Alaska Legislature

CDC

The deadline for businesses to apply for the Paycheck Protection Program was extended last week and now runs until August 8.

The PPP offers loans to businesses for relief from the impacts of the coronavirus pandemic. These loans become grants and don’t have to be paid back as long as 60 percent of the money is used for payroll and other eligible expenses. The program surfaced in March, and while many businesses applied for it then, others were left out. Notably, commercial fishermen were largely excluded, as many pay their employees through 1099 forms as independent contractors rather than as W2 employees.

The Alaska CARES program has been live for about a month now. The program is supposed to distribute grants to businesses to help with the impact of the coronavirus pandemic, with funding that came to the state from the federal government. Gov. Mike Dunleavy said he wanted about $150 million to go out within the first 30 days to help keep businesses from going under.

That’s not how it’s worked out so far. Of the nearly two thousand applications submitted by Monday this week, less than 10 percent had been approved. There a handful of problems with the program, but the biggest one is that any small business that got aid through the federal Paycheck Protection Program or Economic Impact Disaster Loan programs is ineligible for it.

Voters in the Kenai-Soldotna area will have a handful of candidates to choose from this fall when deciding who they want to represent them in the state House of Representatives. One caveat: they’re all conservative, and three are running in the primary on Aug. 18.

District 30 is currently represented by Gary Knopp, a two-term representative from Kenai. He’s running for a third term, but Ron Gillham of Ridgeway, Kelly Wolf of Kenai, and James Baisden of Nikiski have all stepped forward to challenge him. Gillham and Wolf are running as Republicans in the primary, while Baisden is running as a nonpartisan candidate in the general.

Campaigning during a pandemic is going to look different this year. Gone are the days of big, in-person town halls and door-to-door canvassing. But that hasn’t stopped a full field of Kenai Peninsula candidates from setting their sights on the Legislature this fall.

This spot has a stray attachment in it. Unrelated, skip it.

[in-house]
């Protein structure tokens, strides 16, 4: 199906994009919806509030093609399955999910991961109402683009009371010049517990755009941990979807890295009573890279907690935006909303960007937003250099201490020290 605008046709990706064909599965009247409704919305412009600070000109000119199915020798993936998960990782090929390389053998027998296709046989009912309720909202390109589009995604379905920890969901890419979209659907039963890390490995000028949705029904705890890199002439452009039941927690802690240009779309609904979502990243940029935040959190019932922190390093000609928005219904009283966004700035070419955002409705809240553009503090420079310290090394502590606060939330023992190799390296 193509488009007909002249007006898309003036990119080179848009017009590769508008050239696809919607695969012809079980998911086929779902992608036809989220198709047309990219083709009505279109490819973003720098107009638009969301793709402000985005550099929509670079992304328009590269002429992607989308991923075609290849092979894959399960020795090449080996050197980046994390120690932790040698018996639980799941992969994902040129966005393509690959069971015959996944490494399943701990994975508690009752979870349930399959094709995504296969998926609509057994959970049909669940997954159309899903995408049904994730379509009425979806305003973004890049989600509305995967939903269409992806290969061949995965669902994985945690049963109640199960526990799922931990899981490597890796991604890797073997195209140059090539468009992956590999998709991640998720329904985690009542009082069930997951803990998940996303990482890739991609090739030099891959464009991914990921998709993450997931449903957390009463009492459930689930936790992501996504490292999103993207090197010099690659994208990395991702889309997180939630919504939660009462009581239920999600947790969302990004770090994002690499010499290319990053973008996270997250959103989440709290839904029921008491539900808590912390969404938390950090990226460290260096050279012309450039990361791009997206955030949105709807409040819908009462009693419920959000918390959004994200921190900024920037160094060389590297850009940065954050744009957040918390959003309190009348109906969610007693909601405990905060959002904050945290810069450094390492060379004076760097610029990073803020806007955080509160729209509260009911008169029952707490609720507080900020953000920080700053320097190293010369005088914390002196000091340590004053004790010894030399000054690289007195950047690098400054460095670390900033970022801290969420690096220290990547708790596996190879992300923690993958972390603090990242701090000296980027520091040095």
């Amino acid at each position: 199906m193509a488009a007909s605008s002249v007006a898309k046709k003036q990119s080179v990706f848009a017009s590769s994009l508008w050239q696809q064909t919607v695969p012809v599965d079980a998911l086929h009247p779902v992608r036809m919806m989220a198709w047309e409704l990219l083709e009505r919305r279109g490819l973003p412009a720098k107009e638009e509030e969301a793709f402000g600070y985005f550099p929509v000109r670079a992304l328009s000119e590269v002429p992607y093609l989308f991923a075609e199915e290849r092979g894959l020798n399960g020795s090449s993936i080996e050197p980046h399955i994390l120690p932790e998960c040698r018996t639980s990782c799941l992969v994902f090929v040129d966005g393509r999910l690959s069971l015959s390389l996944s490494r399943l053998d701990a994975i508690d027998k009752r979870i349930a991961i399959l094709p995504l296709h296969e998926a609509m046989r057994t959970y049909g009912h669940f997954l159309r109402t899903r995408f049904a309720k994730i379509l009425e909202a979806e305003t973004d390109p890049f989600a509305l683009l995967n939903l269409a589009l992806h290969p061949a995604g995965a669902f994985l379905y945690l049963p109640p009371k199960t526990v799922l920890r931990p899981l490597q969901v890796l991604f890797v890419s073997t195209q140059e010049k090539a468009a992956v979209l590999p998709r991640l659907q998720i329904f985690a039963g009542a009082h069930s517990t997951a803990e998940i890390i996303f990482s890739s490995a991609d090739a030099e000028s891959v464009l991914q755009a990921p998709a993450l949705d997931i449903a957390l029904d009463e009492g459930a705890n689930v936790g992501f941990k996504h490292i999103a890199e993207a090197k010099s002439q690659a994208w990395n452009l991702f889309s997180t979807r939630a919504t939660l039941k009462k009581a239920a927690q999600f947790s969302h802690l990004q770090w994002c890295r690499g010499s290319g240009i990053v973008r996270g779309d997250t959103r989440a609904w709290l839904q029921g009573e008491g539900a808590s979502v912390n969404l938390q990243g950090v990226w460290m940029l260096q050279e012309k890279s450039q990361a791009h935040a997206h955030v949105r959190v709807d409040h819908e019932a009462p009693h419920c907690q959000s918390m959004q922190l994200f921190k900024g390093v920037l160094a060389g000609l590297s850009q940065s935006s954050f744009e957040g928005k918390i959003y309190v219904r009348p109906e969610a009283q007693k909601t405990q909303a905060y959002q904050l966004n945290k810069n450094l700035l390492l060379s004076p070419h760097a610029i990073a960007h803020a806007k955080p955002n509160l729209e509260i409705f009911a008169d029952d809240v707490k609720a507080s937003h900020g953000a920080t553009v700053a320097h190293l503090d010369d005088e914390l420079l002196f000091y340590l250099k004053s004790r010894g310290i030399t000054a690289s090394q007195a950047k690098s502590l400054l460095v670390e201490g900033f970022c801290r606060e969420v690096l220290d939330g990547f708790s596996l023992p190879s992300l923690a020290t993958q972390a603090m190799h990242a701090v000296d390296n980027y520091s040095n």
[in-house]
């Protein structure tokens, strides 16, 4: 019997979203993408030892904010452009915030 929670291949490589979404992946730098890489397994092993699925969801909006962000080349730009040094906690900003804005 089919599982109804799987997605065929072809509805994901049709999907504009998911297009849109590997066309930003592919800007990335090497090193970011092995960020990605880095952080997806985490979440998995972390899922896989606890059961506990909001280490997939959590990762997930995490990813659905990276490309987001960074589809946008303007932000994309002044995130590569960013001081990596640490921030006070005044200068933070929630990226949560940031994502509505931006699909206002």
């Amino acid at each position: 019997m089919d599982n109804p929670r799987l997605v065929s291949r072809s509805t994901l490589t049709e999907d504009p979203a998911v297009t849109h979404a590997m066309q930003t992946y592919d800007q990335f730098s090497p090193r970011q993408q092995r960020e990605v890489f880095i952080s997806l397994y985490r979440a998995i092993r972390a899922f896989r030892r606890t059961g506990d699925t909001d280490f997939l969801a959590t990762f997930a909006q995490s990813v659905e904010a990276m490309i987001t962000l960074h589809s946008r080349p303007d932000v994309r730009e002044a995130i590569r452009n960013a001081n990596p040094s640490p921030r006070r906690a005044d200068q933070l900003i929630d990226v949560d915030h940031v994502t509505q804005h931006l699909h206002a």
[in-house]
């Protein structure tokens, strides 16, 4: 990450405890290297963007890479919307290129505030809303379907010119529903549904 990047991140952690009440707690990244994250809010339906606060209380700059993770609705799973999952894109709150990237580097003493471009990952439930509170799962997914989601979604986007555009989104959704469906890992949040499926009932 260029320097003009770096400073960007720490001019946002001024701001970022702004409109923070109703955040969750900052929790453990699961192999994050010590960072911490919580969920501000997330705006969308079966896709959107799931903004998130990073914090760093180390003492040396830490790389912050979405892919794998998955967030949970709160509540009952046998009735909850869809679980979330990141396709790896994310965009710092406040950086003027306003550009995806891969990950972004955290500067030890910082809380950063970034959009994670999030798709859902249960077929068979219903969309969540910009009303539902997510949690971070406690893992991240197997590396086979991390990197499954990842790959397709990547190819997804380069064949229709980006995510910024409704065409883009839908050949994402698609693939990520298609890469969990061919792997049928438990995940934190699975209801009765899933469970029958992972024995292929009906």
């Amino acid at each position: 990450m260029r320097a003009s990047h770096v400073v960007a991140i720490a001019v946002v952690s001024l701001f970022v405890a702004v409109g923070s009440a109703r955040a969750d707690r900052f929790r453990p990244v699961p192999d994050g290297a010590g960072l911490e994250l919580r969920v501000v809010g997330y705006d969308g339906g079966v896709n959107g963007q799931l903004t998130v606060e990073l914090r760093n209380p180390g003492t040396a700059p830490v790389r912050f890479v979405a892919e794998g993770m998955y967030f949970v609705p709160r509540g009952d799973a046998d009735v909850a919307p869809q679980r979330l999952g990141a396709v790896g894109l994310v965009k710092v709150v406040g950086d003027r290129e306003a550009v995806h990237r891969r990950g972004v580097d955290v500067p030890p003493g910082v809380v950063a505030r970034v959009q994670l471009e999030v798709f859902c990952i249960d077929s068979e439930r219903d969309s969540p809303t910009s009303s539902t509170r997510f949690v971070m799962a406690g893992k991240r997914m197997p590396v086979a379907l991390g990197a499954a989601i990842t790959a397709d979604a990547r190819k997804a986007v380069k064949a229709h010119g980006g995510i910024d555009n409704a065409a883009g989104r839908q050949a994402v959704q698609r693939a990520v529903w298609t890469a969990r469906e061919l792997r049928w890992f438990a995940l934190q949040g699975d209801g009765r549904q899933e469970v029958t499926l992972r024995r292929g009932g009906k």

House of Representatives District 29 covers Nikiski, part of Cooper Landing, Hope and Seward. First-term Rep. Ben Carpenter, a Nikiski Republican, is running for reelection. He’s got at least one challenger in the fall — Paul Dale, of Nikiski, who filed as a nonpartisan.

Carpenter comments net national blowback

May 19, 2020
State of Alaska

This week, the Legislature returned to Juneau from a recess to work on distributing COVID-19 relief funds in the state. Because they were coming from all over the state to gather in a single building before going back home to their communities, legislators were required to wear masks and be temperature checked as they headed into the building. Once they were checked, they would receive a sticker noting that they were clear of symptoms.

The stickers turned out to be a source of controversy. In an email posted to social media, Rep. Ben Carpenter of Nikiski compared the stickers to the badges with a yellow Star of David on them, which Jews in Nazi Germany were forced to wear as identification prior to being segregated and later shipped to concentration camps.

Chaos quickly followed. Comments were polarized on both sides, with critics saying it was offensive to compare a health screening to genocide, and supporters saying his comments were misunderstood and taken out of context.

Carpenter apologized for the analogy and said he was trying to make a point about loss of liberties and government overreach amid the pandemic response. He also noted concerns about the Legislature requiring the general public to wear similar stickers in the future, noting their medical status.

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